Monday, November 16, 2009

Friday, November 13, 2009

Musings on Shooting Video

Wednesday night Pro Photo and Canon sponsored a panel discussion of photographers who are beginning to shoot video. Like many photographers who are wondering where the sea change in our industry is headed, I’ve wondered if video is the new thing. Wednesday night did nothing to clarify it for me.

After a promo reel and an introduction to some video basics by the Canon rep, we were shown clips by each of the panel members and when the evening was over I came to a couple of very vague conclusions:

1. Just because you can shoot a fine still image does not translate to being able to speak a motion language.
2. Video is as much about sound and editing as it is the visual, perhaps more. Crappy sound, bad music, choppy editing makes a bad video, no matter the visuals.


The new Canon DSLR tools are opening doors to thousands of photographers who will shoot video. They will all be competing with an already robust industry of seasoned, talented film makers for their assignments. If I were a veteran film maker I’d be really concerned about the race to the bottom in the pricing arena that we have seen in the photo business brought on by an influx of hungry young photographers/videographers. If you think I’m being cynical consider clients who are looking to Flickr for their source of still materials. Then have a look around youtube.

I think the real growth industry in video production will be skilled sound artists and editors.

When the discussion brought up the subject of royalties for music I got really depressed. They all agreed your best bet was find a musician who would hand over their work for free or for trade. Sound familiar photographers?

I thought it was ironic when one panel member stated although he had used music without permission, as it was not a commercial piece, and besides he didn’t know how to contact the famous musician anyway, it was okay to use it.

But is not a portfolio piece, in this case a video clip as part of ones reel, a “commercial” piece? And is not using someone’s work in this way no different than an ad agency using your images for comps? I know many photographers who have tried to get paid for such usages.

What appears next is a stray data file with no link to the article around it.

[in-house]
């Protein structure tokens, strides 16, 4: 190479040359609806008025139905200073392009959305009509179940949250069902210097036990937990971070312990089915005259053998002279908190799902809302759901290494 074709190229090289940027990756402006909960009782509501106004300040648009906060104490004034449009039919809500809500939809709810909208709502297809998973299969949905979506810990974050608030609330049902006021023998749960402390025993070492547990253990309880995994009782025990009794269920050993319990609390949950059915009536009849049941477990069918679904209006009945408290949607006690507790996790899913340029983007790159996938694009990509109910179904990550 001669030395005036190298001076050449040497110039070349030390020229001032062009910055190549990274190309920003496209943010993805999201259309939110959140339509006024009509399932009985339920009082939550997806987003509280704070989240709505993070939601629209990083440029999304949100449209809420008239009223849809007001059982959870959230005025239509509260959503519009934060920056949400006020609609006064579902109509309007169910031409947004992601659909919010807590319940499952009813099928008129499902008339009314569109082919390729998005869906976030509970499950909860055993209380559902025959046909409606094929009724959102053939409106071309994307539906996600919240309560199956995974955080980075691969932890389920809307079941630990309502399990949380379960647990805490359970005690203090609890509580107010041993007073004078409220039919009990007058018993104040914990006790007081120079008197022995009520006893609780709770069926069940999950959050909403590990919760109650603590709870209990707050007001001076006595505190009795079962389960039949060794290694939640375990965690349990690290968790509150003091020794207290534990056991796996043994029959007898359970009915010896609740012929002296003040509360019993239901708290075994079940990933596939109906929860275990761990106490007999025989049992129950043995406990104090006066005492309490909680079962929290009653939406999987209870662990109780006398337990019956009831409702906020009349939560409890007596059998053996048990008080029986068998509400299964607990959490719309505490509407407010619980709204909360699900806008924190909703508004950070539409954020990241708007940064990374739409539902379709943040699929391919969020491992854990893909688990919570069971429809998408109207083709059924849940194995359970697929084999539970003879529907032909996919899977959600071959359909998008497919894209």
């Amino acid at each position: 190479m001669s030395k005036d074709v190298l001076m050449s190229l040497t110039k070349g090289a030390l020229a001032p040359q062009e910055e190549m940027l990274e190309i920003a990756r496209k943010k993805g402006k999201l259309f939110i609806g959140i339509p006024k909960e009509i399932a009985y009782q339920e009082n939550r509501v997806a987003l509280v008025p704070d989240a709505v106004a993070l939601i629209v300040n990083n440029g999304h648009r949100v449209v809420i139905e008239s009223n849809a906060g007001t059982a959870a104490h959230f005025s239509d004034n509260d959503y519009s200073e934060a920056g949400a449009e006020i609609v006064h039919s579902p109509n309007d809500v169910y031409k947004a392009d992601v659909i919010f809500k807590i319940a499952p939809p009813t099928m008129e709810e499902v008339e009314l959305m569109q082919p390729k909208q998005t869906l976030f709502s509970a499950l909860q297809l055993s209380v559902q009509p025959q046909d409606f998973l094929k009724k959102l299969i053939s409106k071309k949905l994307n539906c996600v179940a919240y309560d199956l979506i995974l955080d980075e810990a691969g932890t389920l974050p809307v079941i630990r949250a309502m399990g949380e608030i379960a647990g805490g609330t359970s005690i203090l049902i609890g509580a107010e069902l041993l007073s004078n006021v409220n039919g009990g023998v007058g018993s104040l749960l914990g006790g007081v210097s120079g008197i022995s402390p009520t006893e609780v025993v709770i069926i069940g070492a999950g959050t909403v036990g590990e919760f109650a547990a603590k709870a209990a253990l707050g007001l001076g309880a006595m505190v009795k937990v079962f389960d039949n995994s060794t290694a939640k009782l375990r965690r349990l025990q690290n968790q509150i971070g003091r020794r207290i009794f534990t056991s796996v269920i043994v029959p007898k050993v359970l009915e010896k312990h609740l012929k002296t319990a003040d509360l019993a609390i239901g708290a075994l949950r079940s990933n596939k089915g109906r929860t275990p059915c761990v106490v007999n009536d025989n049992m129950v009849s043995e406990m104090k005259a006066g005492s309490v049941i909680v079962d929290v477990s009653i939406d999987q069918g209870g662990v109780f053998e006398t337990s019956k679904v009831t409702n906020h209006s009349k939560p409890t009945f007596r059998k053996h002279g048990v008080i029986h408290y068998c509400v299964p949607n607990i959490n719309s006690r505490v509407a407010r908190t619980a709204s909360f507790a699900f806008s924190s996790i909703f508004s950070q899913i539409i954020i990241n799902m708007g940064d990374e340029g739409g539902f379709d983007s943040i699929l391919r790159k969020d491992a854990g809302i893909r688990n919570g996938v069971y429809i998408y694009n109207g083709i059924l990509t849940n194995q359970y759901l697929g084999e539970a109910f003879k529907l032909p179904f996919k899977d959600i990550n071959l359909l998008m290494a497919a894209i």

The real kick in the pants was the suggestion that it’s so easy to find musicians who will let you use their work for free, just search myspace. Apparently there is a French website that has over 100,000 royalty free music clips. Ironic to hear all this from photographers who fight tooth and nail to retain intellectual property rights in an age of Flickr, clipart and royalty free micro stock. Glad I'm not a musician.

All this plus the unanswered questions about pricing / ownership rights and I came away from the evening no more enlightened, or for that matter excited, about the prospect of adding video to my skill set. Then again I saw one clip that kept the idea alive for me.

One video clip really stood out from the others and it wasn’t surprising given that the director / dp was none other than Pete Stone, a famously talented and creative still photographer who has always been ahead of the curve when it comes to technology and can run most other photographers off the field. Here’s a link:

http://wadhams-stone.com/

Monday, November 9, 2009

McClaran.com Redesign

Lydia, Rory and I have been working on a web re-design. No radical changes, just cleaned up the old design, fixed some things that weren't working well, made the pictures bigger and of course added some new material (as well as got rid of some). Phase one will be live soon featuring a new Portraits portfolio, with a brand new Travel portfolio soon to follow and finally a refreshed Projects section. We're beta testing now, here's a peak:

http://mcclaran.com/portraits/portraits_01.htm#

If your tired of wasting time on Facebook have a look and let me know if it's working okay.